Tag Archives: portraits

When and whether to give up

This post has taken a long time coming. I’ve been pulled in different directions, between the continuing struggle with portraits, and the challenge of line drawing without any shading. But In my heart there is a clear favourite. I have been working with oil paints for the first time, trying to paint a child’s portrait from an old family photograph. I have worked on it for months, rubbing out, repainting, going over and over it to try to correct the faults and bring it to life. It has consumed hours of my time but was only a partial success, as you can see.photo Then one afternoon I just gave up on it and rubbed the face out completely.

At what point do you decide to stop working at something? This is an important question, both personally, and professionally. How do I decide whether or not I am banging my head against a brick wall, or knowing the importance of  hope, just rolling with the frustrations? I have a lot of experience in working for years with particular people, and I know that genuine change is piecemeal and takes far longer than our culture thinks it should. At the same time, I work with a service that offers very brief, time limited counselling,  and  I recognise that even in this micro format, psychotherapy can make a positive impact. In this context, it is necessary to make quick judgements about which clients will benefit from the limited resources available; despite the misgivings and failures, I see this as a valuable skill for therapists to have.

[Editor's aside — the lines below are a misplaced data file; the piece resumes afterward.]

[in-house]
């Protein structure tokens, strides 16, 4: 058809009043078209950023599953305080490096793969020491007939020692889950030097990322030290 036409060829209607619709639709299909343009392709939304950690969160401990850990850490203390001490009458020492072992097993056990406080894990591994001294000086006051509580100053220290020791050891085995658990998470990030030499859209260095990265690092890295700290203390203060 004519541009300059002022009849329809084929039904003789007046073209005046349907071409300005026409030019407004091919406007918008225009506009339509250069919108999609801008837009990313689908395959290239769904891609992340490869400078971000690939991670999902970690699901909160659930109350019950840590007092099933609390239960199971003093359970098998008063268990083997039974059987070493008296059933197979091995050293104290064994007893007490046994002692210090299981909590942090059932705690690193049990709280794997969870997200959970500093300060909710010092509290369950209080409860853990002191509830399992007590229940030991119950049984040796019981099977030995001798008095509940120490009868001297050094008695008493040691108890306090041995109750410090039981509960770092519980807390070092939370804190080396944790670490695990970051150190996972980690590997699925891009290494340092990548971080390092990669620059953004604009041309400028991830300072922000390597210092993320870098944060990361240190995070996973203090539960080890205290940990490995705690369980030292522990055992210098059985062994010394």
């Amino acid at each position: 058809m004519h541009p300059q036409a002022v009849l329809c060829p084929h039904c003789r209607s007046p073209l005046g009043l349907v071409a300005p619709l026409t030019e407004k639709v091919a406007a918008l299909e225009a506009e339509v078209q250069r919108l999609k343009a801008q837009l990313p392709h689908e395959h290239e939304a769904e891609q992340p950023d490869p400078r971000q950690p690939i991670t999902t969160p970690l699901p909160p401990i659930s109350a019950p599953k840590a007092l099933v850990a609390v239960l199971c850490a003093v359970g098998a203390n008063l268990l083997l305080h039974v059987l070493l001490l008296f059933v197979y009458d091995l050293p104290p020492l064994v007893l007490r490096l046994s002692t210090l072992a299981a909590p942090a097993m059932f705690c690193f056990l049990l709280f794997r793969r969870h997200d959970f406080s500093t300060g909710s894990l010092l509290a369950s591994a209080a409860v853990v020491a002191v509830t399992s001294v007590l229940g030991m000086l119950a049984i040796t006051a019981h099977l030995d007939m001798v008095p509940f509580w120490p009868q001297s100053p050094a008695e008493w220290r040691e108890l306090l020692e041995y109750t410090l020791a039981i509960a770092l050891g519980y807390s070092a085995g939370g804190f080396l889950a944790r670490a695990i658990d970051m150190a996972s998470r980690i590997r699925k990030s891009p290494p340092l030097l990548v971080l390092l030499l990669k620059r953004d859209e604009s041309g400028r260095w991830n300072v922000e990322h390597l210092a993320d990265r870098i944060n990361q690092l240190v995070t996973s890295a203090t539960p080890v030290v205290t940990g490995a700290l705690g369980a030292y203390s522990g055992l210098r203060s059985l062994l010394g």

In my own group I am free from the external pressure, but am still trying to make judgements about what works best for the group and its members. Years ago, there was a group member who had sat in the group for a very long time, and despite sporadic periods of talking, was largely a silent participant – or passenger. The language is important.  He showed no signs of movement within the group, or in his life outside, despite all our efforts. I reached a point where I put him under a lot of pressure to interact differently in the group …. and he never came back. This was someone who had been a part of the group for years and years, and it had a huge impact, especially on me. I had talked it through with supervisors and colleagues, had tried a range of alternatives before reaching this point – but even though I could justify my actions, I never felt good about what happened. It has stayed with me throughout my professional career. Giving up is not a comfortable choice.

So what about the painting?